Updated: October 18, 2021
The PEI Human Rights Commission enforces the anti-discriminatory provisions of the PEI Human Rights Act.
Alleged violations of the Canadian Charter of Rights and Freedoms are addressed through the court system, not by the Human Rights Commission.
If someone alleges that their rights have been violated, the Commission can only take action to investigate a complaint if the allegations are related to one of the grounds set out under the PEI Human Rights Act.
In relation to COVID-19 restrictions, the potential grounds for a complaint relate to disability or religion; however, in both cases the potential for a complaint to proceed is quite limited.
No, there is not.
The Act does not provide protection to individuals who choose not to wear a mask or be vaccinated as a matter of personal preference.
Not always. You must be able to establish, through independent medical evidence, that your disability prevents you from wearing a mask or getting a vaccine.
Vaccination: The Chief Public Health Office is issuing a Medical Letter of Exemption to those who qualify. This would be the best evidence of your inability to receive a vaccine.
Masking: Medical evidence supporting your inability to wear a mask as well as information about the basis on which the medical service provider arrived at their opinion regarding whether you need an exemption is required during the complaint process. This may mean that we will need to speak directly to the medical service provider.
The Commission is unaware of any religious grounds that would prevent a person from wearing a mask.
Many religious leaders have indicated that there are no religious grounds for not getting the vaccine.
If you are claiming an exemption on this ground, you would need to establish that you sincerely follow that religion and that your religion requires you not to get a vaccination.
No. The government has ordered certain provincial government institutions, businesses, and organizations to comply with certain rules regarding mask wearing, being vaccinated to enter, and providing proof of vaccination. Businesses and organizations that are directed to deny entry to individuals who do not show proof of vaccination will most likely be able to defend themselves against a complaint based on their obligation to follow the regulations they are required to comply with.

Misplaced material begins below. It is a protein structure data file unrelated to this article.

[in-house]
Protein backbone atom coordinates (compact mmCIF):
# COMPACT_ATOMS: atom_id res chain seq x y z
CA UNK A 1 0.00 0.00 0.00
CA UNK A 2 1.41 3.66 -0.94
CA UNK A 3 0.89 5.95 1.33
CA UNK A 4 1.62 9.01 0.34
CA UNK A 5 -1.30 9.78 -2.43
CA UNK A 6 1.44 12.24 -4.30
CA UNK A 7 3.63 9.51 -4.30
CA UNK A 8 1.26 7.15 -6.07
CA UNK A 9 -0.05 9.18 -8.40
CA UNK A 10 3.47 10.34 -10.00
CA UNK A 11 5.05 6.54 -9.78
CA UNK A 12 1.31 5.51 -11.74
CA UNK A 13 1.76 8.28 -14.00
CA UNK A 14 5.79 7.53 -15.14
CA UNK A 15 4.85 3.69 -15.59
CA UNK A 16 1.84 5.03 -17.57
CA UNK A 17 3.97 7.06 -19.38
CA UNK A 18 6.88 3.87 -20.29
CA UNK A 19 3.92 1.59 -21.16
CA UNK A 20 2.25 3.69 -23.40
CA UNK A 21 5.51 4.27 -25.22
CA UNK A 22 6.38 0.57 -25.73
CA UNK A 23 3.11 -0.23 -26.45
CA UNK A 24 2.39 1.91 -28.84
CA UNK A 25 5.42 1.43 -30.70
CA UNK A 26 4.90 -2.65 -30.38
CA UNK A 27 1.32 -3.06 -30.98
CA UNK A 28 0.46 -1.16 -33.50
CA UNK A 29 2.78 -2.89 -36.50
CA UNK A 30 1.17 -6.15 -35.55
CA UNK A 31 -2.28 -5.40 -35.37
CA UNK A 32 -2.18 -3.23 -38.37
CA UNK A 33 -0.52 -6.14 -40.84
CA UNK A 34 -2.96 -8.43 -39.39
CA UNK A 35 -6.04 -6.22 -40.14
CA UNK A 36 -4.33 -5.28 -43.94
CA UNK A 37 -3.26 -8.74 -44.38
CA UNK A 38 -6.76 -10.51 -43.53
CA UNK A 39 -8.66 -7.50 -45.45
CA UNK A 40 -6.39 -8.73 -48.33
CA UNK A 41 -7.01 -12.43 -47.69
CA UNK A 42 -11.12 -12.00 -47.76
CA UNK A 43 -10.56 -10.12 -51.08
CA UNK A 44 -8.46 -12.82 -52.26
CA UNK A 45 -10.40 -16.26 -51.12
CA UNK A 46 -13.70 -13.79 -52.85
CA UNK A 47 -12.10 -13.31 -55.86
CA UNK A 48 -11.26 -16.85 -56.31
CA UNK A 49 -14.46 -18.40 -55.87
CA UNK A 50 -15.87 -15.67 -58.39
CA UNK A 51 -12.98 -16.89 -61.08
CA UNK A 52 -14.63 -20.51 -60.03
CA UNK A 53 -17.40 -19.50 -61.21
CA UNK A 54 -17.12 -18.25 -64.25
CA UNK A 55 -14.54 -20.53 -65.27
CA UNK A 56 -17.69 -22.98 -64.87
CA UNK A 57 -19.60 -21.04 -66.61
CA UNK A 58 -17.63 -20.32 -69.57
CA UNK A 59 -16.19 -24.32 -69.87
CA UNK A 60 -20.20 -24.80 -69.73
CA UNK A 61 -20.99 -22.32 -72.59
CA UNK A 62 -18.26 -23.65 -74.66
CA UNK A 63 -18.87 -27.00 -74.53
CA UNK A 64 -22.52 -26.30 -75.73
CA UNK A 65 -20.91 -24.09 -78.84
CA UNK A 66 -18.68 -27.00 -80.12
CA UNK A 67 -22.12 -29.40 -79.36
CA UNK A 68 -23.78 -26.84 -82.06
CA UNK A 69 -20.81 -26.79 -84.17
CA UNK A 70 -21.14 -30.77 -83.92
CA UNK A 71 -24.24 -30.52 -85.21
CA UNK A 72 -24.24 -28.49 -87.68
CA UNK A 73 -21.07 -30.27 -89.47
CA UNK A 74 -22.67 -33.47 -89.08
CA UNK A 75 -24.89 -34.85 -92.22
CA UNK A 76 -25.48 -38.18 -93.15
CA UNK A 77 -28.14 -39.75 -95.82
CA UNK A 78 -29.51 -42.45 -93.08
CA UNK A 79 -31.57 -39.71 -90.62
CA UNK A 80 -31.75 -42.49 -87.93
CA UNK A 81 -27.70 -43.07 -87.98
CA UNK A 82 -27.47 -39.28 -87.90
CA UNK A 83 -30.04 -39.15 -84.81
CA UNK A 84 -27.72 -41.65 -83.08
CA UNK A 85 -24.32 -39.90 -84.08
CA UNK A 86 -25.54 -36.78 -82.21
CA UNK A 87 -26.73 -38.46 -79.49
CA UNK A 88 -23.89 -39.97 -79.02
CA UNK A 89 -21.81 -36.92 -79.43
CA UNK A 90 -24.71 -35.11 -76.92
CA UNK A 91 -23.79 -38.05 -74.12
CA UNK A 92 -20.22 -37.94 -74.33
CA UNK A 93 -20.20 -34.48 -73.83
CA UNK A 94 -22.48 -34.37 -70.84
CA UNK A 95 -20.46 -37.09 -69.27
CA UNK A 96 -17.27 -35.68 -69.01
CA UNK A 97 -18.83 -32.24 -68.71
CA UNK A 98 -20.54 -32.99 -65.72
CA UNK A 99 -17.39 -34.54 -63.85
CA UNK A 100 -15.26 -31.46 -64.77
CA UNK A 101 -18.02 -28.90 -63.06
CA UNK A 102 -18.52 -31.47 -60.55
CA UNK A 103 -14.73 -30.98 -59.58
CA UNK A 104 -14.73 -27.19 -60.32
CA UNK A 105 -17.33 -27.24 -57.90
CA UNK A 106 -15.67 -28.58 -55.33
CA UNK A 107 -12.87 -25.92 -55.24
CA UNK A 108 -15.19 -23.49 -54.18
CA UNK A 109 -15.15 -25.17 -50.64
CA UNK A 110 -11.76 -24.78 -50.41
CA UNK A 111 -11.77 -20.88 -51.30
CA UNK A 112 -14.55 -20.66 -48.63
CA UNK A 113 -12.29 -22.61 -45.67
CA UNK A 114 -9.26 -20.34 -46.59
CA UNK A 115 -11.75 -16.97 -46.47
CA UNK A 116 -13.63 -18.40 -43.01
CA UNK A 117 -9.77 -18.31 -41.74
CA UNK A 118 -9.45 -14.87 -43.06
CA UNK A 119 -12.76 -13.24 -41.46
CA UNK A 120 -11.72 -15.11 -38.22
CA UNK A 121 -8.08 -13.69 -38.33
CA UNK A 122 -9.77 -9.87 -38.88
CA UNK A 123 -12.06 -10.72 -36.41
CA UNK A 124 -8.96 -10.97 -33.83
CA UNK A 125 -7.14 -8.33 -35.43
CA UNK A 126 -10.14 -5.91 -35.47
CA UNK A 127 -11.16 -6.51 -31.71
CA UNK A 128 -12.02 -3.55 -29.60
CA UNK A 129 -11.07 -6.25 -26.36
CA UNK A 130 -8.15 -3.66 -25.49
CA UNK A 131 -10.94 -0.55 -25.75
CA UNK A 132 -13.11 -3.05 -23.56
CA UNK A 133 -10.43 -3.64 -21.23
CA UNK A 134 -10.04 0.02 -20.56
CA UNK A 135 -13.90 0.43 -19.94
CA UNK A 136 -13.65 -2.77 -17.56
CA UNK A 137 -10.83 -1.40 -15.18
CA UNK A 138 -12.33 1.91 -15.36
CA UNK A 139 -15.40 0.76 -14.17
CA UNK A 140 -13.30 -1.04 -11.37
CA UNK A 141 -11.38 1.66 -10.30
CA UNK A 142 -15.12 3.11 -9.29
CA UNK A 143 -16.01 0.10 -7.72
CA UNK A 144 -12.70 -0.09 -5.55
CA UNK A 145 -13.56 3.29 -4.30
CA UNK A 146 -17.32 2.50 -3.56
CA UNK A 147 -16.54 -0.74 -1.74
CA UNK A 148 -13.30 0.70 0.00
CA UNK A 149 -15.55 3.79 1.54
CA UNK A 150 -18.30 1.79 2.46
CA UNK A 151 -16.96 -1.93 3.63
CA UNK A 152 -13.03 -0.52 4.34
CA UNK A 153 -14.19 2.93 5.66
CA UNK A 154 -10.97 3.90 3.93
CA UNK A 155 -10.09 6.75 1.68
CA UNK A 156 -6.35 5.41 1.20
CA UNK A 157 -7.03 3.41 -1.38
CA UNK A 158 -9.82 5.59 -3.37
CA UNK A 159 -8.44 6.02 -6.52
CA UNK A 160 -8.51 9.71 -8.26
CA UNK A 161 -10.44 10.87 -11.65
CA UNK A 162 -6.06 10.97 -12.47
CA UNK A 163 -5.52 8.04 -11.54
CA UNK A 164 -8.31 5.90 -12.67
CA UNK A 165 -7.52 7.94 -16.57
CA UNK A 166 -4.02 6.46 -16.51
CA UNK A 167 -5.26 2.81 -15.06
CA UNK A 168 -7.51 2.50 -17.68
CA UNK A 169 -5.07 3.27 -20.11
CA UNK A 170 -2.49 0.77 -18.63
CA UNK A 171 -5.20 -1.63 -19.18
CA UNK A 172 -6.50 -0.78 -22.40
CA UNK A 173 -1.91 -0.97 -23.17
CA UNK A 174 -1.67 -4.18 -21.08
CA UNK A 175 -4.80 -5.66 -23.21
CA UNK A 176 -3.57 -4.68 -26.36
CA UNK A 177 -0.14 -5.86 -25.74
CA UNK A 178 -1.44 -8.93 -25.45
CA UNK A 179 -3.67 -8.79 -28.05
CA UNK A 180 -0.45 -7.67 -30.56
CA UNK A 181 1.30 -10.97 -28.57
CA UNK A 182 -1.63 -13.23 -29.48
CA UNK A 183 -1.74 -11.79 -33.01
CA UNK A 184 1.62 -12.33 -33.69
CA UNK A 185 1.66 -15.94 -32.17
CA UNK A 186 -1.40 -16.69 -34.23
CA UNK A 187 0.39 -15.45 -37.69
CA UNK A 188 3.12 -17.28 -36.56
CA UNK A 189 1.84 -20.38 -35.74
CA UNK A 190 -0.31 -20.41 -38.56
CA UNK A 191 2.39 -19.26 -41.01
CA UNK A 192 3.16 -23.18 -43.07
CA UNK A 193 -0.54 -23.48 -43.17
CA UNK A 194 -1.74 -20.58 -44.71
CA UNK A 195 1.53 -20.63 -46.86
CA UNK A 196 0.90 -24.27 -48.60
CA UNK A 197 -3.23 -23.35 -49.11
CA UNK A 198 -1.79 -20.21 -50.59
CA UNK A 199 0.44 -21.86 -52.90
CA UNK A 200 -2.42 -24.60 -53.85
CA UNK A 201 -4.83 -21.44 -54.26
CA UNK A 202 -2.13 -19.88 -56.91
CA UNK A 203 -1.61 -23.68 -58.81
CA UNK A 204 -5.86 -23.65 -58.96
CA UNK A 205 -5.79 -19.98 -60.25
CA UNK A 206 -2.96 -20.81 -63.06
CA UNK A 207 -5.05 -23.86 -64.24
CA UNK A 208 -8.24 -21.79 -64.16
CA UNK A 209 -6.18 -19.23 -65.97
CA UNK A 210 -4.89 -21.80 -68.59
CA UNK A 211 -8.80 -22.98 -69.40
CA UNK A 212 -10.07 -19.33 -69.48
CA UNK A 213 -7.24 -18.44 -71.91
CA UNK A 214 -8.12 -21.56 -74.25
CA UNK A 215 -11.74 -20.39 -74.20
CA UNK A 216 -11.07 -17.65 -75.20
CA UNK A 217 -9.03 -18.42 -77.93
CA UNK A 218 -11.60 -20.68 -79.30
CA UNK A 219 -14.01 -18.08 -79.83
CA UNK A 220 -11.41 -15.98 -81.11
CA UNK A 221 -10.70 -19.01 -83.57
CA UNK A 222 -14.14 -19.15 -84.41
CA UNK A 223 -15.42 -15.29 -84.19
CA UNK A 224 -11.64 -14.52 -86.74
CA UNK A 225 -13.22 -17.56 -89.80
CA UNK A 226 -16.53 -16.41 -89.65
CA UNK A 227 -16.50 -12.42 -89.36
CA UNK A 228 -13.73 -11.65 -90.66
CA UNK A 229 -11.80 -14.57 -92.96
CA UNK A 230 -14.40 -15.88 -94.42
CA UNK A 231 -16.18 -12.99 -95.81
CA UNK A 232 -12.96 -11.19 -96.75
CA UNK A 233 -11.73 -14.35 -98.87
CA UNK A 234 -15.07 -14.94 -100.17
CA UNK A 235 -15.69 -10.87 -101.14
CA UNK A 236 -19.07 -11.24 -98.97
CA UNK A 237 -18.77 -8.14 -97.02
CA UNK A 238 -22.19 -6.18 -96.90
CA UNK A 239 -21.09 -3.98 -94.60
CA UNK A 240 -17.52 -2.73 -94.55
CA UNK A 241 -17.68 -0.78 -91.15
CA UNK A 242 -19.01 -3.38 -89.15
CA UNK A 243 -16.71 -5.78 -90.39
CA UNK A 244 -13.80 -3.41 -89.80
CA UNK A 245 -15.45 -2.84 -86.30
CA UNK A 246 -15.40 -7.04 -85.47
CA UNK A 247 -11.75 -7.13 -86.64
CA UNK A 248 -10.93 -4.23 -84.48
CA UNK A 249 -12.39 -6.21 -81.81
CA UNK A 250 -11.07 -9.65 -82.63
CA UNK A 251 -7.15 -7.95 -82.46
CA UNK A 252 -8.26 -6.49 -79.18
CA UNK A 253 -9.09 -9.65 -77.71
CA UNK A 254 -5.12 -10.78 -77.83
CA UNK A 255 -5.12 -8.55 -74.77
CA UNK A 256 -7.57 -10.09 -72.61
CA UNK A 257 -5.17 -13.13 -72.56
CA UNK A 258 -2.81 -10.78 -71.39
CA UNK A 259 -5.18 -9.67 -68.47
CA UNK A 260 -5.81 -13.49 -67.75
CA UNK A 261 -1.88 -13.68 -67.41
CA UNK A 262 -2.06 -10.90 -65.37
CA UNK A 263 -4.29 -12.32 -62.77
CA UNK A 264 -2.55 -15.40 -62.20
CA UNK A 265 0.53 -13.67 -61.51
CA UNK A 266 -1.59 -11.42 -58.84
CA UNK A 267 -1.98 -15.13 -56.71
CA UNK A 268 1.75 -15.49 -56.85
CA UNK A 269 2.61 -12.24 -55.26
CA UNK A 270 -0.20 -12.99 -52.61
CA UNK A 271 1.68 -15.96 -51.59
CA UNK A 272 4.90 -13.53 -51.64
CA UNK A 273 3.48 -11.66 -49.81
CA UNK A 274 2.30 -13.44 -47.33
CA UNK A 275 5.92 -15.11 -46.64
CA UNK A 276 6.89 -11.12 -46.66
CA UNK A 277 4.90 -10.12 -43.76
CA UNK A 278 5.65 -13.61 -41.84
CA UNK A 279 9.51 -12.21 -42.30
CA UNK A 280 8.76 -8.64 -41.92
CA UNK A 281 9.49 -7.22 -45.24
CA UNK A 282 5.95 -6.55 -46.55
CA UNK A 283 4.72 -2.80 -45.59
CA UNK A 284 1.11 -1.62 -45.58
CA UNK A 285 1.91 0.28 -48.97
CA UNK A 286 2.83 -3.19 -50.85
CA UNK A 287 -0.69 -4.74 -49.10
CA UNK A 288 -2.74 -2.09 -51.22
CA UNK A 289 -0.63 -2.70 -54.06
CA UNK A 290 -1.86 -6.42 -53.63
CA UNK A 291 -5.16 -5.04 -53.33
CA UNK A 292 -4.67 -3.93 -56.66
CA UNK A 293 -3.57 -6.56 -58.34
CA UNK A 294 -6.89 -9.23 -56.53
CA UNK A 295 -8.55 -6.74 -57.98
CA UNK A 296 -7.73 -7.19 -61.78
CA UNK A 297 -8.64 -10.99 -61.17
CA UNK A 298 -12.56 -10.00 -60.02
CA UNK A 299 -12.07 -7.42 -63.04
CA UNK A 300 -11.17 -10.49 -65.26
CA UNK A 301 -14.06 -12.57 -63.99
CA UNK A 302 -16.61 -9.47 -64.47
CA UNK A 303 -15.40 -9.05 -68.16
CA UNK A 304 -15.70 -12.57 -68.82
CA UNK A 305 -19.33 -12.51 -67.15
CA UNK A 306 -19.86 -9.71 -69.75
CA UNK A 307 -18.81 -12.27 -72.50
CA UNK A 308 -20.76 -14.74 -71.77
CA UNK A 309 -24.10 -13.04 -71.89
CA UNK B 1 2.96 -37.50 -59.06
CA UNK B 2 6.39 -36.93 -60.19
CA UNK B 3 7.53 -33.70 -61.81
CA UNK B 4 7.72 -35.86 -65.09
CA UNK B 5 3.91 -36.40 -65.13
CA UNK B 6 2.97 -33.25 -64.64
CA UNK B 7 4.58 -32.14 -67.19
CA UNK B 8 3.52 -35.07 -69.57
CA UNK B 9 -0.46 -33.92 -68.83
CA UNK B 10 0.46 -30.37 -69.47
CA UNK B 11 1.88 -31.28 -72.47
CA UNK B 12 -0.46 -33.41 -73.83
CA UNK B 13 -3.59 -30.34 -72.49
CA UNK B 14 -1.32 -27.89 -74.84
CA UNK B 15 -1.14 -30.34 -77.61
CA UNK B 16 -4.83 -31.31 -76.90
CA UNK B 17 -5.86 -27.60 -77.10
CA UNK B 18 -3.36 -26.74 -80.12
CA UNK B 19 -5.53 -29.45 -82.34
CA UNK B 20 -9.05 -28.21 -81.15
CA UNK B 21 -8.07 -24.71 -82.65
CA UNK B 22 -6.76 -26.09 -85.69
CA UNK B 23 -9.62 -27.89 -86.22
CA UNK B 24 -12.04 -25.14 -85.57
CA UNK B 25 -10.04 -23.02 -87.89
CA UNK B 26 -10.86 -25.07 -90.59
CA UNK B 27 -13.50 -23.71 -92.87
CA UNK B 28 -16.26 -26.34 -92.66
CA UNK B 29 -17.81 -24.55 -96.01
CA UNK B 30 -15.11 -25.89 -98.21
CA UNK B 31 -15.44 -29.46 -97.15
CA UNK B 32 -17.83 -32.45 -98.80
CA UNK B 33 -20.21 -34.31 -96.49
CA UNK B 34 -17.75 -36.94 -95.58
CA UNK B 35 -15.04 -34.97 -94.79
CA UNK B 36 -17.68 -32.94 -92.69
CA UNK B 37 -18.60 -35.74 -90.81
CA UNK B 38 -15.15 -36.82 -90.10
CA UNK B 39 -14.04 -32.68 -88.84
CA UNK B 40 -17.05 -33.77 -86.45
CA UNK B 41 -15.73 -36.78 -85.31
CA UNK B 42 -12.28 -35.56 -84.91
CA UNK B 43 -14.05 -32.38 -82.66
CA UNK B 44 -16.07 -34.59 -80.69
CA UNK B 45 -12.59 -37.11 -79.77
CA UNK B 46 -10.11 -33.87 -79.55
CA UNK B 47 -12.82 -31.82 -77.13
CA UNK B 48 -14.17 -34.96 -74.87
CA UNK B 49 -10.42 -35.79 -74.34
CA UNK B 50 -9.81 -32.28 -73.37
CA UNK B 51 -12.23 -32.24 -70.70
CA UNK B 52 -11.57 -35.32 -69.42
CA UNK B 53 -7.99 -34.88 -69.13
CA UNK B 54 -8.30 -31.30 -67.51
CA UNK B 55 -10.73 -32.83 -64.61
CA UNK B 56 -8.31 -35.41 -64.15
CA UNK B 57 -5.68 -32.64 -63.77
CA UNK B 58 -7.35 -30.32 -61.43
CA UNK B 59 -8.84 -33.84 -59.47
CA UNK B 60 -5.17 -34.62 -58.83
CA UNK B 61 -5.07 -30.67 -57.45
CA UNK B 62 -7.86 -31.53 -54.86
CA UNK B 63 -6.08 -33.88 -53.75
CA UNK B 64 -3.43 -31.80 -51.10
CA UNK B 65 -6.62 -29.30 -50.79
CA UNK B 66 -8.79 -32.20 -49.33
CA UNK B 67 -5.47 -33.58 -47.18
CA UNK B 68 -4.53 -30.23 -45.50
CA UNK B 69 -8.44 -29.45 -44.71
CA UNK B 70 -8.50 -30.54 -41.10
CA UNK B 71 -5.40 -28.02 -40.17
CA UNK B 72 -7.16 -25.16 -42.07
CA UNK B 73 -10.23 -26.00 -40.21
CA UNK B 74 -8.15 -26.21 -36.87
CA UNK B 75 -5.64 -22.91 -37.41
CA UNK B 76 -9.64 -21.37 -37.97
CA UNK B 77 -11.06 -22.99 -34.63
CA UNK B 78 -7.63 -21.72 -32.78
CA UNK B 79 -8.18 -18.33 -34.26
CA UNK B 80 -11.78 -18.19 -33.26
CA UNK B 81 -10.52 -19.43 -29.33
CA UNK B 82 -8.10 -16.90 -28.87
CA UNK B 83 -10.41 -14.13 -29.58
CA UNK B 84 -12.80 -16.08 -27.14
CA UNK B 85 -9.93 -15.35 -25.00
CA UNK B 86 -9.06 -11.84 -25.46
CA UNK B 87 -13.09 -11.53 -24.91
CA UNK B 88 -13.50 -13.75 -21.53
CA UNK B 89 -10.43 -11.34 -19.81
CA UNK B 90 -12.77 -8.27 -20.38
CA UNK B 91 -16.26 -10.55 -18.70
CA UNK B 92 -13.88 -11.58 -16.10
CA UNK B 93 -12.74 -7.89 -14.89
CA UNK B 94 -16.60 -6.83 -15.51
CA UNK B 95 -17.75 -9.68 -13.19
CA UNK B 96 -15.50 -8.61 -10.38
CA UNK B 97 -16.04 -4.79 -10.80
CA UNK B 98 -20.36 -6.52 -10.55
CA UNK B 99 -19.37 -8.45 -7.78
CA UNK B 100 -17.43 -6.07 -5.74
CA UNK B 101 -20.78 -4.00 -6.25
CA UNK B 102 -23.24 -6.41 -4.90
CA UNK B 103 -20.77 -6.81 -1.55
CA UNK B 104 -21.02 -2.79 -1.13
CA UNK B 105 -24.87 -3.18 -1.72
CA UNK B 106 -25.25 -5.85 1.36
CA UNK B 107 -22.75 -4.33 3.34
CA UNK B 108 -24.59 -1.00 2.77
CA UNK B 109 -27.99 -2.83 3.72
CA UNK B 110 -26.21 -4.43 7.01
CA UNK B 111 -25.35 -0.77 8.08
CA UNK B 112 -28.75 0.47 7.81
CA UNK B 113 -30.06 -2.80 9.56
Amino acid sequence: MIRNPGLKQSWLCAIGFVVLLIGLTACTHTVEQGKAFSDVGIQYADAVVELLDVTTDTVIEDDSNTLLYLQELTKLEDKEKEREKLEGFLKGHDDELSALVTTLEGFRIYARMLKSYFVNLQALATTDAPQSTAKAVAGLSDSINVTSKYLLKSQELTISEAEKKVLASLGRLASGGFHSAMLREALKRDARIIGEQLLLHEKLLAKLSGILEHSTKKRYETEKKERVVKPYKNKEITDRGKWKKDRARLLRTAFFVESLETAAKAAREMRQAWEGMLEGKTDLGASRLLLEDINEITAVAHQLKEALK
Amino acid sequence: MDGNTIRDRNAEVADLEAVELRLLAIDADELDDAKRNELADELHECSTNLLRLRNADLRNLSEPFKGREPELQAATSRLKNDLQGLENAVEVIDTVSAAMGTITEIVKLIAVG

Businesses and organizations which are not required to deny entry, but who have decided to implement the policy, should ensure they have considered options for people who do have a valid exemption that is supported by evidence. In some cases that may mean allowing you entry but in other cases it may not. For example, if there is a realistic risk of putting other staff or customers at risk it may not be possible to allow you entry. In that case, the business or organization should explore what reasonable alternative can be arranged.
What might a reasonable alternative be?
This may need to be determined on a case-by-case basis; however, reasonable accommodations may include:
- Access to online or curb-side shopping services.
- Setting up a certain time for shoppers who can not wear a mask so that additional cleaning protocols can be put in place.
- Providing an alternative to vaccinations such as frequent testing, mask wearing, or other precautions.
In most cases, yes. Organizations and businesses might put COVID-19 testing in place as an alternative to mandatory vaccinations or as an option for accommodating people who are unable to receive a vaccine because of a disability or religious belief. In these situations, organizations and businesses may need to cover the costs of COVID-19 testing as part of the duty to accommodate. Businesses and organizations are not required to accommodate people who choose not to be vaccinated based on personal choice. The obligation to accommodate only arises when the reason the person can’t be vaccinated is based on a ground under the Human Rights Act.
If you have further questions about your situation, you may call to discuss with Commission staff; however, please remember that the role of the Commission is limited to the mandate set out in the PEI Human Rights Act and we do not have the authority to challenge government decisions unless those decisions are related to a ground covered by the Act.
Additional information regarding the areas and grounds covered by the Human Rights Commission, as well as the Duty to Accommodate to the Point of Undue Hardship can be found by clicking the associated links.
The Commission develops FAQ's to provide the public with a basic understanding of issues arising under the Human Rights Act. This is not legal advice. If you have any questions, feel free to contact the Commission at 902-368-4180 or by emailing email@example.com
Please treat each other and the staff at the Commission with respect.